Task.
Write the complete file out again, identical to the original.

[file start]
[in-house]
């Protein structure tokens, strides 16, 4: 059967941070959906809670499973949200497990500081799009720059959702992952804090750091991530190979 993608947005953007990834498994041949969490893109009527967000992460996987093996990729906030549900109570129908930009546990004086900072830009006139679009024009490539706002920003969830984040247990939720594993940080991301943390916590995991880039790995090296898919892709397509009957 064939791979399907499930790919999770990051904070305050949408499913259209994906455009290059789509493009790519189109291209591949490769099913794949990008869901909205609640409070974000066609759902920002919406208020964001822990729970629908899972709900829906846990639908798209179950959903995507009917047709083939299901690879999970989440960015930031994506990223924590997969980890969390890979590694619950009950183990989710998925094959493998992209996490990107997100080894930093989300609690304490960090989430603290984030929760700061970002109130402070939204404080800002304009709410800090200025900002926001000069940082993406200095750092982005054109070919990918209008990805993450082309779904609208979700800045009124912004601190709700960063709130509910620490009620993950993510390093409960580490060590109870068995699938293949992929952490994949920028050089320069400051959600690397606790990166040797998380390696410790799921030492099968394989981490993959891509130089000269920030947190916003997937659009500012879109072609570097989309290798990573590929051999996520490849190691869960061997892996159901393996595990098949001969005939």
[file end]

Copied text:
[in-house]
């Protein structure tokens, strides 16, 4: 059967941070959906809670499973949200497990500081799009720059959702992952804090750091991530190979 993608947005953007990834498994041949969490893109009527967000992460996987093996990729906030549900109570129908930009546990004086900072830009006139679009024009490539706002920003969830984040247990939720594993940080991301943390916590995991880039790995090296898919892709397509009957 064939791979399907499930790919999770990051904070305050949408499913259209994906455009290059789509493009790519189109291209591949490769099913794949990008869901909205609640409070974000066609759902920002919406208020964001822990729970629908899972709900829906846990639908798209179950959903995507009917047709083939299901690879999970989440960015930031994506990223924590997969980890969390890979590694619950009950183990989710998925094959493998992209996490990107997100080894930093989300609690304490960090989430603290984030929760700061970002109130402070939204404080800002304009709410800090200025900002926001000069940082993406200095750092982005054109070919990918209008990805993450082309779904609208979700800045009124912004601190709700960063709130509910620490009620993950993510390093409960580490060590109870068995699938293949992929952490994949920028050089320069400051959600690397606790990166040797998380390696410790799921030492099968394989981490993959891509130089000269920030947190916003997937659009500012879109072609570097989309290798990573590929051999996520490849190691869960061997892996159901393996595990098949001969005939």